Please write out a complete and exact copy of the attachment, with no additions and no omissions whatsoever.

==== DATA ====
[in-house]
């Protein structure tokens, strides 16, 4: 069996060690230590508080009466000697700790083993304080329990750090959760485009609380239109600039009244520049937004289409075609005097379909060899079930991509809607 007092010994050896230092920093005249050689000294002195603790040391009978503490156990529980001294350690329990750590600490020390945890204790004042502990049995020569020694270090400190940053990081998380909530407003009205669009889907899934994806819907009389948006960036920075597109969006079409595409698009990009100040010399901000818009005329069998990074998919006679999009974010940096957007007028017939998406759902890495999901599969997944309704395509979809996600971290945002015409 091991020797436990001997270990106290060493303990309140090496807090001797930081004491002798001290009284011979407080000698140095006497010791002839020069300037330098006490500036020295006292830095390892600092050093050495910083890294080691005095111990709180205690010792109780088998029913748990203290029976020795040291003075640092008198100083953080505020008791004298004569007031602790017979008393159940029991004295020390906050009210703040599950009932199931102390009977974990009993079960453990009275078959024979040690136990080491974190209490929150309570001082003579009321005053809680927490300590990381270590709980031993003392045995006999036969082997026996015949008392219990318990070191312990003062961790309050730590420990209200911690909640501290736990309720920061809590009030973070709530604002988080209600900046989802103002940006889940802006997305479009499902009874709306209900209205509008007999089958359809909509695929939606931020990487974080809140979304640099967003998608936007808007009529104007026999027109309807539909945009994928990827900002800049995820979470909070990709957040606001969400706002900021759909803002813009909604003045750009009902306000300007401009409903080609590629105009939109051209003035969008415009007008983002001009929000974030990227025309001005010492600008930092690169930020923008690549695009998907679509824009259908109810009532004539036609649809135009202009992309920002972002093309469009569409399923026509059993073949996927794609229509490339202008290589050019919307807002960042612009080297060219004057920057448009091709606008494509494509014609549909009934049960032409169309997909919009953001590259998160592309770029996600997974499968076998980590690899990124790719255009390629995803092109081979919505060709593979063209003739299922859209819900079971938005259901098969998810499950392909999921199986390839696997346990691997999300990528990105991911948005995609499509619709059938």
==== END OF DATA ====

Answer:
[in-house]
């Protein structure tokens, strides 16, 4: 069996060690230590508080009466000697700790083993304080329990750090959760485009609380239109600039009244520049937004289409075609005097379909060899079930991509809607 007092010994050896230092920093005249050689000294002195603790040391009978503490156990529980001294350690329990750590600490020390945890204790004042502990049995020569020694270090400190940053990081998380909530407003009205669009889907899934994806819907009389948006960036920075597109969006079409595409698009990009100040010399901000818009005329069998990074998919006679999009974010940096957007007028017939998406759902890495999901599969997944309704395509979809996600971290945002015409 091991020797436990001997270990106290060493303990309140090496807090001797930081004491002798001290009284011979407080000698140095006497010791002839020069300037330098006490500036020295006292830095390892600092050093050495910083890294080691005095111990709180205690010792109780088998029913748990203290029976020795040291003075640092008198100083953080505020008791004298004569007031602790017979008393159940029991004295020390906050009210703040599950009932199931102390009977974990009993079960453990009275078959024979040690136990080491974190209490929150309570001082003579009321005053809680927490300590990381270590709980031993003392045995006999036969082997026996015949008392219990318990070191312990003062961790309050730590420990209200911690909640501290736990309720920061809590009030973070709530604002988080209600900046989802103002940006889940802006997305479009499902009874709306209900209205509008007999089958359809909509695929939606931020990487974080809140979304640099967003998608936007808007009529104007026999027109309807539909945009994928990827900002800049995820979470909070990709957040606001969400706002900021759909803002813009909604003045750009009902306000300007401009409903080609590629105009939109051209003035969008415009007008983002001009929000974030990227025309001005010492600008930092690169930020923008690549695009998907679509824009259908109810009532004539036609649809135009202009992309920002972002093309469009569409399923026509059993073949996927794609229509490339202008290589050019919307807002960042612009080297060219004057920057448009091709606008494509494509014609549909009934049960032409169309997909919009953001590259998160592309770029996600997974499968076998980590690899990124790719255009390629995803092109081979919505060709593979063209003739299922859209819900079971938005259901098969998810499950392909999921199986390839696997346990691997999300990528990105991911948005995609499509619709059938």